Fig. 6 Contrastseparation diagram for the planets of the solar system as seen from 1pc distance in visible light. Small black curves correspond to an inclination of the ecliptic of 0° (observer reference frame); colored curves show the solar system at an inclination of 45°. Note that both axes have logarithmic scales. A color version is available online. 

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Planetary and orbital parameters for the planets of the solar system, in the Vband.
Figure 6 gives the contrastseparation diagram for the planets of the solar system, whose parameters are listed in Table 5. In this figure, polarization is not shown (for clarity). It displays values for two different angles of inclination for the observer, 0° and 45°. The observational wavelength is visible light. Note that no rings were modeled for Saturn; they are anticipated to have a variable effect on both contrast ratio and polarization (see discussion in Sect. 3.3).
Note that the angular separation of Earth to the Sun is ≈1 arcsec when the ecliptic inclination is 0°, consistent with the definition of a parsec. Earth’s average angular separation decreases as the orbit appears more inclined to the observer.
Figure 6 highlights the strong dependency of the contrast ratio and angular separation on inclination, argument at periapsis, and eccentricity. Mercury especially, but also Mars and Saturn do not follow a “back and forth locus” because the symmetry of their orbit as it appears to the observer is broken.
Venus is seen to be the second brightest planet in the solar system (for a ringless Saturn). Significantly brighter than Earth, but fainter than Jupiter. A rule of thumb can explain this easily: Venus receives twice as much solar flux as Earth and has an albedo nearly twice as high. Because the diameters of the two planets are close to each other, they present almost the same reflective area (Venus has ≈90% of that of Earth): Venus is therefore on average nearly four times brighter than Earth to an external observer. The same rules can be applied to compare the relative brightness of Jupiter and Venus’: Jupiter is only twice as bright as Venus to the observer. The same rule of thumbs can explain the surprising faintness of Mars, Uranus, and Neptune. They show a relatively small reflective area because of their distance to the Sun, which makes them receive little flux; furthermore, Mars has a significantly low albedo. Note that these comparative values are averaged over the entire orbits.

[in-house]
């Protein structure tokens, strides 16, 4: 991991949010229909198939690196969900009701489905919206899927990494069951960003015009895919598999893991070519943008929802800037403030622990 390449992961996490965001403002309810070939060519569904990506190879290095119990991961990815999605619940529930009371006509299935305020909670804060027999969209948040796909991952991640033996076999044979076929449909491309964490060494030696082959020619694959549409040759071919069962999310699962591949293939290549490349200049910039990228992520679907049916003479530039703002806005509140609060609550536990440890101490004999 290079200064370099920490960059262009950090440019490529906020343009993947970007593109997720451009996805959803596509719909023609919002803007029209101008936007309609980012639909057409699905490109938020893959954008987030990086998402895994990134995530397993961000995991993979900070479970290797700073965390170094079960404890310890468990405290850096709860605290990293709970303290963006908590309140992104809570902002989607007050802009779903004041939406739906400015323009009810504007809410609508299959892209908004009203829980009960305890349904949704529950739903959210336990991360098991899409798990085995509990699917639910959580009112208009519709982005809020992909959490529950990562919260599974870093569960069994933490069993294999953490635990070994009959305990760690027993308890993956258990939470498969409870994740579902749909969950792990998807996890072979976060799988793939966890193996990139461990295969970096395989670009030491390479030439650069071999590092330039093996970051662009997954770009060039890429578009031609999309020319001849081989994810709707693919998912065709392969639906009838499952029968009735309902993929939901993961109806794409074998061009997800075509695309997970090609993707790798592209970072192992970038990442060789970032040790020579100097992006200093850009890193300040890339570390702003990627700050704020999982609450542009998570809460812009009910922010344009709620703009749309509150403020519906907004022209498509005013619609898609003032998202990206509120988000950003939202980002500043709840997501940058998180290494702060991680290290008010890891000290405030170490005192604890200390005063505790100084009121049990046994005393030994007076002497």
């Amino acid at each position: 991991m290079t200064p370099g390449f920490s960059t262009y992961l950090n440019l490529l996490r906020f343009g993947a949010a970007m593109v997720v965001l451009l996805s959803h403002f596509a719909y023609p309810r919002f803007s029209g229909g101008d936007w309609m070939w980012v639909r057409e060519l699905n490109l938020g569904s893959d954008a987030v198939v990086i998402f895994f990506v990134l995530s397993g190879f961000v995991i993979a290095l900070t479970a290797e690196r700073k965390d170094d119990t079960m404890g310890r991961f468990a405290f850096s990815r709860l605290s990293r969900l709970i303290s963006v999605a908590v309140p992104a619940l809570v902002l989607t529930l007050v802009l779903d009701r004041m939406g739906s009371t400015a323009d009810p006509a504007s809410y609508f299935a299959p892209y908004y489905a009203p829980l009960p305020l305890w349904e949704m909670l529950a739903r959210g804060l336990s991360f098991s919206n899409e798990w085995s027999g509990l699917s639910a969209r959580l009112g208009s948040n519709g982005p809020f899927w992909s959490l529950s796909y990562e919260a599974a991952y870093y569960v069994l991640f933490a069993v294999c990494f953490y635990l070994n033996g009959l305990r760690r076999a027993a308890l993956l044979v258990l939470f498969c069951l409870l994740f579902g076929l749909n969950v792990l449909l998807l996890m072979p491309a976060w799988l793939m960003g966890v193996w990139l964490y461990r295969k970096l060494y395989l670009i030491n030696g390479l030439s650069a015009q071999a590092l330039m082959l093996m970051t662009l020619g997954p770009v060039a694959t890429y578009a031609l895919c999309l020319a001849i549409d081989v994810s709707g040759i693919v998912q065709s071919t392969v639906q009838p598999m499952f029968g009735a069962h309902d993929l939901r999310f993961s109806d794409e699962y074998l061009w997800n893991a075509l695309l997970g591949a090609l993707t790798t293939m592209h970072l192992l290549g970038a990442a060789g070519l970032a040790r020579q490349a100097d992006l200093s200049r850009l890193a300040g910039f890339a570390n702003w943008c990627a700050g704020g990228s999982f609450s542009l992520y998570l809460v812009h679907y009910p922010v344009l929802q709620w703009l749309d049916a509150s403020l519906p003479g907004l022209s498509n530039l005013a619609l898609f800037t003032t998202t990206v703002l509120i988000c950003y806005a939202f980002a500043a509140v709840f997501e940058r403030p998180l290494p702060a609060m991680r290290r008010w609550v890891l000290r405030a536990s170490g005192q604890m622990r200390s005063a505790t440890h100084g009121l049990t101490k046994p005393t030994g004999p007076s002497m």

Finally, this same figure highlights once more that focusing the discussion on averaged contrast ratios and separation is futile: depending on the respective configuration of the planets, Earth might easily become the brightest planet in the solar system at some epochs. As an example, let us consider the case when the observer sees the Solar System with an inclination of 45°. Figure 7 shows the contrast ratios of Jupiter, Venus, and Earth as a function of time during a whole Jovian orbit.
It can be calculated that, during the Jovian revolution (11.9 years):

CR(Earth) > CR(Venus) for 2.55 years (21.53% ofT_{Jup}),

CR(Earth) > CR(Jupiter) for 1.04 years (8.82%),

CR(Venus) > CR(Jupiter) for 3.16 years (26.61%),

Venus is the brightest of the 3 planets for 3.11 years (26.16%),

Earth is the brightest of the 3 planets for 4.83 months (3.39%),

Jupiter is the brightest of the 3 planets for 8.36 years (70.44%),
where CR stands for contrast ratio. These values become 28.28%, 18.89%, 32.14%, 30.30%, 4.83%, and 64.86% respectively when the observer sees the solar system at an inclination of 75°. Note also that for an inclination of 45°, Mercury is brighter than Jupiter during 1.75% of T_{Jup}. This duration increases to 11.62% for an inclination of 75°.
Despite the large variability in apparent brightness, it remains true that all solar system planets are extremely challenging: Earth’s relative magnitude to the Sun is about ≈ +23 mag, at best. Gas giant planets at the snow line such as Jupiter do not always offer dramatic gains in observability, as might naively be thought.
3.3. Effect of extensive planetary rings
Rings were not included in this model. To do so would at least double the number of parameters describing a planet (exoplanet obliquity, obliquity at periapsis, ring radii (inner and outer), reflectance parameters, etc.). The ring orientation to the observer is critical for determining reflected light from the hoststar. Beyond the model of our own solar system, there is little observational data to constrain the speculative range of ring properties. However, their presence around an exoplanet would significantly change the observable properties of planets. Rings can either act as reflectors with a potential polarized enhancement or obstruct of the exoplanet illumination or irradiance, depending on their apparent inclination to the star, the observer and their polarizedreflectance characteristics. Both reflection and obstruction effects are coupled for extensive systems of rings that project shadows onto the exoplanet atmosphere. We refer to Dyudina et al. (2005) or Arnold & Schneider (2006) for a more detailed discussion of the impacts of rings on light curves.